Hundreds of activists marched on Friday to the hilltop jail of Venezuela's best-known detained opposition leader Leopoldo Lopez in the latest of a month of protests against the socialist government.
Security forces blocked access to the decrepit-looking penitentiary next to a slum in Los Teques, an hour's drive from the capital Caracas, as the demonstrators shouted "Leopoldo!" and held signs reading "No To Dictatorship!"
This month's wave of protests against President Nicolas Maduro's government has led to at least 29 deaths in the worst unrest since 2014 rallies championed by Lopez, who was arrested then and convicted of instigating violence.
Venezuela's opposition is demanding elections, autonomy for the legislature where they have a majority, a humanitarian aid channel from abroad to alleviate an economic crisis, and freedom for more than 100 jailed anti-Maduro activists.
Supporters say Lopez, the U.S.-educated leader of hardline Popular Will party, and others are political prisoners who symbolize Maduro's lurch into dictatorship.
Maduro says all are behind bars for legitimate crimes, and calls Lopez, 45, a violent hothead intent on promoting a coup.
"This shows yet again the fear Nicolas Maduro has of people in the street," said Popular Will legislator Juan Mejia at the National Guard barriers outside Ramo Verde jail.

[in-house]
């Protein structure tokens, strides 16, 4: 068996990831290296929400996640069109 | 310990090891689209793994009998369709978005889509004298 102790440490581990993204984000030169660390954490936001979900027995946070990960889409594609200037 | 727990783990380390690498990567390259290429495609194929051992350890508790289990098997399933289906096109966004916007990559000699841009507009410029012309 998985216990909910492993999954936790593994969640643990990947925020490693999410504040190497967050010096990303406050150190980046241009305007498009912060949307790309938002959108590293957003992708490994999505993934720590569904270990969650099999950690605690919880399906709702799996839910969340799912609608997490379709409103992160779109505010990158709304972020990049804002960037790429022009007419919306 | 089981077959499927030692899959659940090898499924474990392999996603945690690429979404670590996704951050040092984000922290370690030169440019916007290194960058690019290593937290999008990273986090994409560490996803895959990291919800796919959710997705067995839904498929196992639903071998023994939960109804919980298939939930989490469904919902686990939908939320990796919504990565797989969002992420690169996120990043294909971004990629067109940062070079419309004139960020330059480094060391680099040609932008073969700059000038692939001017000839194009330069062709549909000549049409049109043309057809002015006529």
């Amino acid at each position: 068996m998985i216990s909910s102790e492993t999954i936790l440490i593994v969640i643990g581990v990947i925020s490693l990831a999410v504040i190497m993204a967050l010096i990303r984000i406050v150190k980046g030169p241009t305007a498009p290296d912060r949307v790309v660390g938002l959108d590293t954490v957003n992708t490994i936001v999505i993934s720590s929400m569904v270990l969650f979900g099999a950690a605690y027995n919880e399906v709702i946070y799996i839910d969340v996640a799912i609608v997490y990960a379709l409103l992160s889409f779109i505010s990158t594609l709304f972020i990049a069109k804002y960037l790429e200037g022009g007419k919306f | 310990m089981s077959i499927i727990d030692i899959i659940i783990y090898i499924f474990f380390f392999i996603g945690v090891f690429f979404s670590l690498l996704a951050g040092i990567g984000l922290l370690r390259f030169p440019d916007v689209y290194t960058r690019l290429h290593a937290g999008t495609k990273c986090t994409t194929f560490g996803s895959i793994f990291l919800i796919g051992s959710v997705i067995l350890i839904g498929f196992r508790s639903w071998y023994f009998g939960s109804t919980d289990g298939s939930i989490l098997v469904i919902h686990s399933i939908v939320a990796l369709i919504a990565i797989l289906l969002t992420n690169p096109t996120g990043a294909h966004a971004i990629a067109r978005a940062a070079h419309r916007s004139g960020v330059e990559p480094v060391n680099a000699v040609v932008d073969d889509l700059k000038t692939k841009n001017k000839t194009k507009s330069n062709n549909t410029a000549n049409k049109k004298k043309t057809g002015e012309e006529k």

Some inhabitants of a nearby slum came out of their homes to cheer as the protesters marched by.
"We would never have marched here before because it was very dangerous and pro-Chavista," said demonstrator and marketing consultant Kailee Shima, 36, referring to the ruling "Chavista" movement named for Maduro's predecessor Hugo Chavez.
Elsewhere, relatives of imprisoned activists and supporters turned up at other jails, including the Caracas headquarters of the state intelligence service Sebin.
"We are opposite one of the dictatorship's iconic prisons where they keep dozens of political prisoners, opposite the biggest torture center in the land," said another opposition lawmaker Gaby Arellano.
Government officials accuse the opposition of inventing torture stories to sway international opinion against the Maduro government and create the conditions for a foreign intervention of the South American oil producer.
The opposition coalition, which now enjoys majority support after long being in the shadow of "Chavismo" especially during the 14-year rule of Chavez himself, is trying to keep the pressure on Maduro with daily protests.
Writing by Andrew Cawthorne; Editing by Toni Reinhold.